Tuesday, November 9, 2010

Don't Hang Tariq Aziz

by Christopher Hitchens

November 8, 2010

The decision of the Iraqi war crimes tribunal to sentence Tariq Aziz to death is one that needs to be vigorously opposed for several reasons. Although it is true that, as Saddam Hussein's longtime henchman and deputy, he is morally tainted with some of the most appalling crimes in modern history, Aziz was not, in fact, condemned to execution for his part in the annexation of Kuwait, the destruction of the Marsh Arabs, or the attempted genocide against Iraq's Kurdish minority. (Indeed, there is some evidence that he advised his boss against the insane attack on Kuwait in 1990.) For his relatively minor role in those and other events, he has in any case already been sentenced to terms of imprisonment that would keep him in jail until he died—old and infirm as he now is—of natural causes. No, Aziz has been ordered to hang because of his long-ago role in repressing the Dawa movement, a Shiite religious faction with ties to Iran, which under the Baathist dictatorship conducted armed resistance and which is now a political party. Its leader, Nuri al-Maliki, is currently—or should one say nominally?—the prime minister of Iraq.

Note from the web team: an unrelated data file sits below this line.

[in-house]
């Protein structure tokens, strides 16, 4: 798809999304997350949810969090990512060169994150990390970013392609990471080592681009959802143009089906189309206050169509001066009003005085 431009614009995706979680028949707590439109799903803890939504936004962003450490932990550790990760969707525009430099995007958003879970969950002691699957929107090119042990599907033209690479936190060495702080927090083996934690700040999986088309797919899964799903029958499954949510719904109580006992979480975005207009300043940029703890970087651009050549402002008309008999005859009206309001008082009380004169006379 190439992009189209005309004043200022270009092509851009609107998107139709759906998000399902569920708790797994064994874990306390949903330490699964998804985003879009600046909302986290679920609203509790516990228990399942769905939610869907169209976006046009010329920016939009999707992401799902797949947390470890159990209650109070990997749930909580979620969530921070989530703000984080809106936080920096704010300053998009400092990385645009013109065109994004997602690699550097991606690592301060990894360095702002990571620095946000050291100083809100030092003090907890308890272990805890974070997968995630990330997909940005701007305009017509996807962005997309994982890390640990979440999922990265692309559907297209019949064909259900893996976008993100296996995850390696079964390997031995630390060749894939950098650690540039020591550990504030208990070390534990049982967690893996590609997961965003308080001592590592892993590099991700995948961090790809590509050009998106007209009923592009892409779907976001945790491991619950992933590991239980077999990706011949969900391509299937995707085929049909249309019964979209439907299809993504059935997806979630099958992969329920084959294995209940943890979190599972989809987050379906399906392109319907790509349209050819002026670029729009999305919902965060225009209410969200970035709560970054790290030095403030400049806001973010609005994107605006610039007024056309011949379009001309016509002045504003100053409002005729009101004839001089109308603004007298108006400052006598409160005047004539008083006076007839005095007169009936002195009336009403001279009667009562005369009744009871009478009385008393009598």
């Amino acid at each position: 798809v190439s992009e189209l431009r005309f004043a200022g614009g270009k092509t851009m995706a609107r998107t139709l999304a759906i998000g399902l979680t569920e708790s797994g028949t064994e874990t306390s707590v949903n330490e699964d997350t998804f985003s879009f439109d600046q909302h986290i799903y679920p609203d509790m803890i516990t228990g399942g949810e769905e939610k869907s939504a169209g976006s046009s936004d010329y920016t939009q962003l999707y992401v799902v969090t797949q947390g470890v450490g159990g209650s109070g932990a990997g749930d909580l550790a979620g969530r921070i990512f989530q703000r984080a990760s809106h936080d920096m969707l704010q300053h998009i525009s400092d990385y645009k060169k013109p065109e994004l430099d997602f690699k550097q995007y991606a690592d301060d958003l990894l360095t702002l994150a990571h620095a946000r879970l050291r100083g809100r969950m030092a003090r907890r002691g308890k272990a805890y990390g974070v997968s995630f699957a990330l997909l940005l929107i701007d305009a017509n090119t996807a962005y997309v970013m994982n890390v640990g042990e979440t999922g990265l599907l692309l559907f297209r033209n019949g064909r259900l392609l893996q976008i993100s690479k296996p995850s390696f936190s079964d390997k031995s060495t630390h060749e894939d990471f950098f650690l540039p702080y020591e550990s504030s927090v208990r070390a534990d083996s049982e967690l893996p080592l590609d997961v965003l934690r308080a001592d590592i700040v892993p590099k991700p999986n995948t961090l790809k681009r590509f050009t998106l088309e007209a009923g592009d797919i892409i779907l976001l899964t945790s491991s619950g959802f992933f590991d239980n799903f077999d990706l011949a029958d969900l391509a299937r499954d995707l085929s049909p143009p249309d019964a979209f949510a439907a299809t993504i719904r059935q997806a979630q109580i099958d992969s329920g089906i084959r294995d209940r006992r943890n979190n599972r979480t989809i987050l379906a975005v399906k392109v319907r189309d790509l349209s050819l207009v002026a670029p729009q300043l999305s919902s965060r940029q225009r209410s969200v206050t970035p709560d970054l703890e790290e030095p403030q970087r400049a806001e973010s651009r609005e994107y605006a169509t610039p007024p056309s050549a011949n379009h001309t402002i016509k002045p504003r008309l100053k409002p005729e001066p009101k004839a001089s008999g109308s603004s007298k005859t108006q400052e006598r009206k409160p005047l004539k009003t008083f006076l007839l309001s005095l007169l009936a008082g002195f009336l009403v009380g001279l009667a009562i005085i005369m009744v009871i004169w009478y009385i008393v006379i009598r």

The decision to put Tariq Aziz to death is almost the only sign of "life" to have emerged from Iraqi official circles since the elections of March 7 this year. It seems only to confirm that Maliki looks at politics through the cold eyes of a habitual religious sectarian.